For this blog entry, I’d like to hint the themes of the anatomical dismembering, the aggressiveness and cruelty (or what one could call ‘the pure pathos of suffering’), and the tragic in Monsieur Venus. In doing so, I will compare Rachilde’s Monsieur Venus with some literary topoi coming from Ancient Greece, namely the tragic destiny of Antinous and Euripides’s The Bacchae in which Pentheus faces a particularly dreadful fate, somehow reminiscent of that of Jacques, since he gets dismembered and beheaded by his own mother while he was spying on a bacchanalian revel taking place near Thebes. In addition, in the play Dionysus forces Pentheus to cross-dress, exactly in the same fashion as Raoule ‘transgenders’ Jacques in Monsieur Venus.
In Monsieur Venus, Raoule might be seen as the guarantor of a certain type of knowledge. She gives Jacques hashish and books (see the end of the chapter IV and the beginning of chapter VII) rendering thus his mind more open and more malleable for the metamorphosis/transformation she wants him to undergo. Raoule wants to shape Jacques’ mind to match it, as it were, with the tremendous beauty she sees in him (thus the link with the myth of Pygmalion. See Ovid’s Metamorphoses, X).
From a hermeneutic point of view, Raoule could be seen as a symbolic representation dangling an initiatic knowledge before the subject (Jacques), who had been hitherto ‘innocent and pure.’ She is also the one who will introduce and initiate Jacques ‘into the wicked mysteries of Venus.’ More generally, however, Raoule and Jacques could be construed as some archaic imagines (see imago) that could be traced far in the past, namely, in Ancient Greece.
Jacques could be construed as the archetype of the scapegoat (see Antinous who sacrificed himself to please Hadrian, his emperor and lover, or Pentheus in The Bacchae who got dismembered by his own mother during a Pagan revel) whereas Raoule is a sort of daemonic force at work (see Agave in The Bacchae, who was “mad and possessed by Bacchus” and killed her son “not by her own strength, for the god had put inhuman power in her hands.” Verses 1120-1130 in Euripides V). Yet it is true that Raoule did not strictly kill Jacques. She did even worst: she emasculated him. This is very clearly stated when Jacques comes back drunk from a brothel at the end of chapter XIV:
Je viens de chez ma soeur, dit-il d’une voix saccadée… de chez ma soeur la prostituée… et pas une de ces filles, tu m’entends? Pas une n’a pu faire revivre ce que tu as tué, sacrilège!…
In other words, and as it is the case for Agave in The Bacchae who “proudly exhibits her thyrsus with the head of Pentheus [her son] impaled upon the point,” Raoule clearly possesses masculine features. She could be seen (just as Agave), as a close literary representation of the psychoanalytical notion of “phallic mother” denoting then the associated concepts of castration (figuratively construed as an anatomical dismemberment) and transgendering/cross-dressing. M. de Raittolbe is rather the genuine embodiment of the symbolic father (the big other, or, object grand A in Lacanian terminology): he is the one who beats Jacques up for moral reason (Raittolbe has a normative function). He is also the one who penetrates literally Jacques with a sword and kills him at the end of the book (Raittolbe has a prohibitive function; he holds the ‘life or death right’). To that peculiar extent one could see Raittolbe as being the rightful foil (the ‘complement’) of Raoule who does not possess ‘the main manly feature’ (cf. Jacques at the end of chapter XIII: “Raoule, tu n’es donc pas un homme? Tu ne peux donc pas être un homme?”)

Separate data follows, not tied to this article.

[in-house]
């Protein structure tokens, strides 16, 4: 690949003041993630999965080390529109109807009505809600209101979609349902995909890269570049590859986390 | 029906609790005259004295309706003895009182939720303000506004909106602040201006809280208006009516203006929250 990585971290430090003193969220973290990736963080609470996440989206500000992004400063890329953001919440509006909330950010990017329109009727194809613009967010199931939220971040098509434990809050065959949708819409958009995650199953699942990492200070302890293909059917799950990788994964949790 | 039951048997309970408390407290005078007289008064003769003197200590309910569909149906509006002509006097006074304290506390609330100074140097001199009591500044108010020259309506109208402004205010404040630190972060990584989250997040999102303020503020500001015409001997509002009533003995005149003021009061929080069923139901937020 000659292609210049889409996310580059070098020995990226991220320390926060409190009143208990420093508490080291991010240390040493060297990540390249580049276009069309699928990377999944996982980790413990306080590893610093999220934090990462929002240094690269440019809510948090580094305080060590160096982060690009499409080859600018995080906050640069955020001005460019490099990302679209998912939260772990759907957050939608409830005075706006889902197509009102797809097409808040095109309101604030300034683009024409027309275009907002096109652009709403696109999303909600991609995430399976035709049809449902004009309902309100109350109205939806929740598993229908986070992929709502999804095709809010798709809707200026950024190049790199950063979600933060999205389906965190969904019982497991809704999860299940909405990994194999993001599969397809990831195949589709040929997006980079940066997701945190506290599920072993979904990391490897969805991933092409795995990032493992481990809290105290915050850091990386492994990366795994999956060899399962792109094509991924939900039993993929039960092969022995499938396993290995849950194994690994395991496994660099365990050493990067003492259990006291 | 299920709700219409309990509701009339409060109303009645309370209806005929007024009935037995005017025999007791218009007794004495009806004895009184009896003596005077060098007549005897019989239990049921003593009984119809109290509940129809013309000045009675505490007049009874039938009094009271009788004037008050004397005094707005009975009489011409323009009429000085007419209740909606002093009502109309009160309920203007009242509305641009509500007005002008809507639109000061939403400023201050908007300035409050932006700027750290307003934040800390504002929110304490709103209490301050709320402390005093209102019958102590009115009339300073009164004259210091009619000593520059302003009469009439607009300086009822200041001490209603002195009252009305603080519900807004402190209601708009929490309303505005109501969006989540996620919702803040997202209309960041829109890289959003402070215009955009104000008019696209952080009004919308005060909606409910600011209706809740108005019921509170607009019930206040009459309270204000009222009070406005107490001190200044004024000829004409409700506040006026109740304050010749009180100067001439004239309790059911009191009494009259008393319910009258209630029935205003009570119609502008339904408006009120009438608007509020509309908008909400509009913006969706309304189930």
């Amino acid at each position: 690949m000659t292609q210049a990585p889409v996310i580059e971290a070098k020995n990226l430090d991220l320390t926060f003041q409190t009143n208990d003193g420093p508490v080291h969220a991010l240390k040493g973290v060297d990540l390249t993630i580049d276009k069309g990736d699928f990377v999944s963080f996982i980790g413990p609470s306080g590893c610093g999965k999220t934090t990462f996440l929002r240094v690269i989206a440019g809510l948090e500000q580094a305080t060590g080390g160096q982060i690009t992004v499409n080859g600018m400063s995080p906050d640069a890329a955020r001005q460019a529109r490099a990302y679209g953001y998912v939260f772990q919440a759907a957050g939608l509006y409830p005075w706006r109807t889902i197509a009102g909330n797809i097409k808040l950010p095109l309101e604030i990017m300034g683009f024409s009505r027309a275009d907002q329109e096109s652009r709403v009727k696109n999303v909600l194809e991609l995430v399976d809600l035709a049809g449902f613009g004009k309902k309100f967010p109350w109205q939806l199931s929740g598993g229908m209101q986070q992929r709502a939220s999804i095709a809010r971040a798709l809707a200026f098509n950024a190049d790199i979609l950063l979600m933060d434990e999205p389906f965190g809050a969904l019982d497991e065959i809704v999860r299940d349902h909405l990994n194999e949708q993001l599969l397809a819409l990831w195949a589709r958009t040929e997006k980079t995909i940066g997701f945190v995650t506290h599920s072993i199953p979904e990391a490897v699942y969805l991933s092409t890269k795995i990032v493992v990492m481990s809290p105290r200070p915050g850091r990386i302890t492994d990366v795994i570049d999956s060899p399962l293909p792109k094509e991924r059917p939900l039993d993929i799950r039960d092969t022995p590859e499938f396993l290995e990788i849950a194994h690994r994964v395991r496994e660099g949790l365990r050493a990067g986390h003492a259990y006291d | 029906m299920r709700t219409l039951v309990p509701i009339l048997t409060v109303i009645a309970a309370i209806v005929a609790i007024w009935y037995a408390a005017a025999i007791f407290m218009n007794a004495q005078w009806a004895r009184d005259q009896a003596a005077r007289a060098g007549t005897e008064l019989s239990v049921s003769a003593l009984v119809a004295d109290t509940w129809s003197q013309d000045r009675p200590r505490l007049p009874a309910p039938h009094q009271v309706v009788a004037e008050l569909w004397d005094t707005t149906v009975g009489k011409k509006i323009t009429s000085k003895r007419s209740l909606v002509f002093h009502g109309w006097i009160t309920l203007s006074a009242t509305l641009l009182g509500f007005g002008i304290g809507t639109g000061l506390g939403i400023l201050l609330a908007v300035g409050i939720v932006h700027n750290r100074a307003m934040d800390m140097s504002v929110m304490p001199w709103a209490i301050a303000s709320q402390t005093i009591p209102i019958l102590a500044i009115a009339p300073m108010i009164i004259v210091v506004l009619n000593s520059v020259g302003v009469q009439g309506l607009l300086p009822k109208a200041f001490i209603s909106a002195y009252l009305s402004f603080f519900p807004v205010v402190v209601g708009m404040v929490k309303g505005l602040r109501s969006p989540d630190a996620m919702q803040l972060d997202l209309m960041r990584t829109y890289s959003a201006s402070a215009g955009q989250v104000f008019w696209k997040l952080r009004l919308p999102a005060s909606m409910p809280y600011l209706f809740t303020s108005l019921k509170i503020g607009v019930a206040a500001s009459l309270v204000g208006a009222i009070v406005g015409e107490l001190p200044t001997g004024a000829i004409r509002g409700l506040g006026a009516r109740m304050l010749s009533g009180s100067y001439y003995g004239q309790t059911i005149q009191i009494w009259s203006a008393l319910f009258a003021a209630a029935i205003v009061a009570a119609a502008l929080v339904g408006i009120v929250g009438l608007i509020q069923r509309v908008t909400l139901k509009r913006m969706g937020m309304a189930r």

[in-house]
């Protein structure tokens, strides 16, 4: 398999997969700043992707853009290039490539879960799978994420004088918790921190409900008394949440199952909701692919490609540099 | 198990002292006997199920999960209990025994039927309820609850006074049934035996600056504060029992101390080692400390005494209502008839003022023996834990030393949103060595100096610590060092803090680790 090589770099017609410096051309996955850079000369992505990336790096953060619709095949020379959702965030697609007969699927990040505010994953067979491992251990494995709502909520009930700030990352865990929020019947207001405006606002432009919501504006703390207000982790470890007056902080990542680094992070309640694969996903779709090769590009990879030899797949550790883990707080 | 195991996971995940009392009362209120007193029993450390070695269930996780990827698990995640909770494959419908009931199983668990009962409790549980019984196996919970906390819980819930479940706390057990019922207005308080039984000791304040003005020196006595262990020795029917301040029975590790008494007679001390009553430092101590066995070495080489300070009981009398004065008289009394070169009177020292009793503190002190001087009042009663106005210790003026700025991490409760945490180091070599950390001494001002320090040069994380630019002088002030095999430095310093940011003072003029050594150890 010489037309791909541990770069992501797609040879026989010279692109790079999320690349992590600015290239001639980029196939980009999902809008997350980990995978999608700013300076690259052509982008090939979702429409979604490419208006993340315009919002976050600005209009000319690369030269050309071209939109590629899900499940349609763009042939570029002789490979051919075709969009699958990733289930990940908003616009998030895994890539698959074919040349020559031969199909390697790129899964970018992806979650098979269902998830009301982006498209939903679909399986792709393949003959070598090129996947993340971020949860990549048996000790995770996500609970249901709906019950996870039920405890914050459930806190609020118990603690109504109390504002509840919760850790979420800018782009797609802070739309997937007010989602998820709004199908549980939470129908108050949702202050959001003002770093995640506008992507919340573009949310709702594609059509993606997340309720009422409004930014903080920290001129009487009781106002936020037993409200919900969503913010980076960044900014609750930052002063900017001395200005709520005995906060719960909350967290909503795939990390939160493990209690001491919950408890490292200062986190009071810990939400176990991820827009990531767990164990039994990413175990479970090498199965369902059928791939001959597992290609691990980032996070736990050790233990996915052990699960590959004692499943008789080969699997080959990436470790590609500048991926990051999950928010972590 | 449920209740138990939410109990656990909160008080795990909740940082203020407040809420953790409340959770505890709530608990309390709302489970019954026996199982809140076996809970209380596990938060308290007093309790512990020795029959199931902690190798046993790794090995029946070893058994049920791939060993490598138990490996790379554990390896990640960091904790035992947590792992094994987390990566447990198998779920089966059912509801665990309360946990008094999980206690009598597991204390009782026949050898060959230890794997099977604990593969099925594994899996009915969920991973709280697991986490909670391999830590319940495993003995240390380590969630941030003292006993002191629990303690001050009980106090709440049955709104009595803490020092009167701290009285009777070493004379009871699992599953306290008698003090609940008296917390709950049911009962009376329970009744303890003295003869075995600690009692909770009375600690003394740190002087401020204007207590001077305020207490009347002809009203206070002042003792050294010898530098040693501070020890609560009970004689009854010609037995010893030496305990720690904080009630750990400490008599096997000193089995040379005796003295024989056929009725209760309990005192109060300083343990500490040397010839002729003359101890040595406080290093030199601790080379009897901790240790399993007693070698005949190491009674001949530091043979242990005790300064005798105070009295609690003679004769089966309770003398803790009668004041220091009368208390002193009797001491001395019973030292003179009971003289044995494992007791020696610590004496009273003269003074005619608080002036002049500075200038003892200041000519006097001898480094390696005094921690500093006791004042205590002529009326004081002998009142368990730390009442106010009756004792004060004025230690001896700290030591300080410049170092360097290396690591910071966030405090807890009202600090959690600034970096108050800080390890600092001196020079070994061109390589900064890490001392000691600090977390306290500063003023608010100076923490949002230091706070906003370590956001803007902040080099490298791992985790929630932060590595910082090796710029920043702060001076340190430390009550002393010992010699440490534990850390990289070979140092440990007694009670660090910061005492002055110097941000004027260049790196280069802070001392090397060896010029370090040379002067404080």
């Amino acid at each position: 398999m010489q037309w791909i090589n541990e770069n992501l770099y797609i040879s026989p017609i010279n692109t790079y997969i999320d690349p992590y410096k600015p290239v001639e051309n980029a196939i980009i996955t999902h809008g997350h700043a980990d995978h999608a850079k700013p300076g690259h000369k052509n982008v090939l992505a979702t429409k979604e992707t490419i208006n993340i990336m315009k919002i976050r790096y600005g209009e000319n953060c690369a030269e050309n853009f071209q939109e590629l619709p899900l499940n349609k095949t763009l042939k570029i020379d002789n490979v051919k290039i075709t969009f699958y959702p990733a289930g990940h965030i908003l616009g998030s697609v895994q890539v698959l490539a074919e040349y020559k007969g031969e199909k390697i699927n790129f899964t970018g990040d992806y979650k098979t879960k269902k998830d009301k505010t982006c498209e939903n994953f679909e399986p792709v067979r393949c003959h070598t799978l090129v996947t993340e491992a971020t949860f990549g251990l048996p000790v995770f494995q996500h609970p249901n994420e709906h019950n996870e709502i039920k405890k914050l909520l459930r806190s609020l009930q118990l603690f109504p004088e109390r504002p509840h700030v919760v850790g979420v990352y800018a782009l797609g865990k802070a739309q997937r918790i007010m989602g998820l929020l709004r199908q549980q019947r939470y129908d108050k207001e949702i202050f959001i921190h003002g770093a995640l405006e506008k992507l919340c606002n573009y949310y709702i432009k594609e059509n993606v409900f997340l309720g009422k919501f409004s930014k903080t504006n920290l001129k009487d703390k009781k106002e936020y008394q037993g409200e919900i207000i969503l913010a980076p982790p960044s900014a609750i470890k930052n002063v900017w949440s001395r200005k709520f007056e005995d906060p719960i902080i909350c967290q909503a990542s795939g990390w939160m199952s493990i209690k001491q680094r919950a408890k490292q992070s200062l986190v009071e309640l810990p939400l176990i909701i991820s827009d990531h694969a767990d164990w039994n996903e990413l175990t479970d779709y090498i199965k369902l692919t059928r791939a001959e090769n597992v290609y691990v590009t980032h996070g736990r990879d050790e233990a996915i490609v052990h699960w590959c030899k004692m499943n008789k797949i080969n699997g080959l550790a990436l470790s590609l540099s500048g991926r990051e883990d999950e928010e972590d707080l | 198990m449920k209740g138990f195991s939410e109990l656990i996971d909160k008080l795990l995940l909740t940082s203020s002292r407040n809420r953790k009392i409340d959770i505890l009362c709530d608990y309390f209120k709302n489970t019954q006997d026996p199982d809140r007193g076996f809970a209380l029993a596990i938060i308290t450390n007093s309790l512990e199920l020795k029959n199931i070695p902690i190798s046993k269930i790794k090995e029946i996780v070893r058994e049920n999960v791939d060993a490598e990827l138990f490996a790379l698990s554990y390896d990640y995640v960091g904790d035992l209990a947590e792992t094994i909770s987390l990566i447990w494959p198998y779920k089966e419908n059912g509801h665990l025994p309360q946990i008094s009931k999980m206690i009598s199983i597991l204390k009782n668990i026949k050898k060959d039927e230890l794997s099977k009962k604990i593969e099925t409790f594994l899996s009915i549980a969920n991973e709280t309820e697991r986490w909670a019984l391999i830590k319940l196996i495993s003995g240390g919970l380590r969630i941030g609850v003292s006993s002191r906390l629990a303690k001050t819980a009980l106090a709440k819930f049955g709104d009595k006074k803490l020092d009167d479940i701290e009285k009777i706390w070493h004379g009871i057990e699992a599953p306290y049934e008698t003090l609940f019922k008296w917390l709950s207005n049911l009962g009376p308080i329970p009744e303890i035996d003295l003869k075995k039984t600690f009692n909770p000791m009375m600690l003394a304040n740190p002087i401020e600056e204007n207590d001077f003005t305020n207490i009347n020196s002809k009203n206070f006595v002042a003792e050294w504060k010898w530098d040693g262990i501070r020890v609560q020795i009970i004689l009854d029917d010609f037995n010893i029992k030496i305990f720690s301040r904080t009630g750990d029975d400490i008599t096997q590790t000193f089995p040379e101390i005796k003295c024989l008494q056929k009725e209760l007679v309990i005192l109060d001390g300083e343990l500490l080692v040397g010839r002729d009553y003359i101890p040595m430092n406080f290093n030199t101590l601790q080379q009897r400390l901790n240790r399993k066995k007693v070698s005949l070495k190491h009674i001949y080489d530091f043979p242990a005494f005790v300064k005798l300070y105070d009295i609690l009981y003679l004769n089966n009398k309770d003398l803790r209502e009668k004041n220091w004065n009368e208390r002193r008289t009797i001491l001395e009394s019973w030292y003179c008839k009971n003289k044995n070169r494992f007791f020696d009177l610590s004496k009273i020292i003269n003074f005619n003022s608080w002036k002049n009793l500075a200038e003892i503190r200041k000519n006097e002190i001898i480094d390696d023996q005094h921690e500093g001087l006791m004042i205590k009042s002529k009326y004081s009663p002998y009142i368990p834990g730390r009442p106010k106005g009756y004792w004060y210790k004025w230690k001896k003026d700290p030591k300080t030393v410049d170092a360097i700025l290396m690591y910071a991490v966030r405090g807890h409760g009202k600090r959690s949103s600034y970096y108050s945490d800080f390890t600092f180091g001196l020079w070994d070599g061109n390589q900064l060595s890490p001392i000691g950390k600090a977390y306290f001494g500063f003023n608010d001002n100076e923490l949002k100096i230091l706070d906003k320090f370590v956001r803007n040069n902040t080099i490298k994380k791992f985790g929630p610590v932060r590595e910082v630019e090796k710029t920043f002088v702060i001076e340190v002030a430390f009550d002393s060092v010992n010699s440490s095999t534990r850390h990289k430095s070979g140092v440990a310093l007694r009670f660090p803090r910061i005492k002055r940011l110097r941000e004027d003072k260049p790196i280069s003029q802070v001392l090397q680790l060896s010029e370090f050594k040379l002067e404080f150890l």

But why in hell does Jacques have to go through all these sufferings? Why are Raoule and Raittolbe so cruel towards him? What is the meaning of this dreadful Pagan setting in the last chapter of Monsieur Venus? Perhaps these things might denote the materialistic and quite wicked idea according to which one could reach a certain type of ecstasy through a secular process consisting in trying to merge (a) Eros (the self-preservative/sexual/life instincts) and (b) Thanatos (ego/death instincts) within the same activity/ritual. This could be a possible explanation for the S&M relationship existing between Jacques and Raoule. From this, the concept of cruelty associated with that of suffering should be envisioned as a sort of metaphysical challenge underlying a possible psychological transformation, which would be triggered by the coexistence and the intensity of antithetic feelings experienced at once by a sole subject, that is (a) joy and pleasure and (b) terror and pain. The overcoming of the opposites into a third term (or Sublimation, German: Aufhebung) should indeed be somehow construed as a mystical experience (Greek: ἐπιφάνεια). -R.C.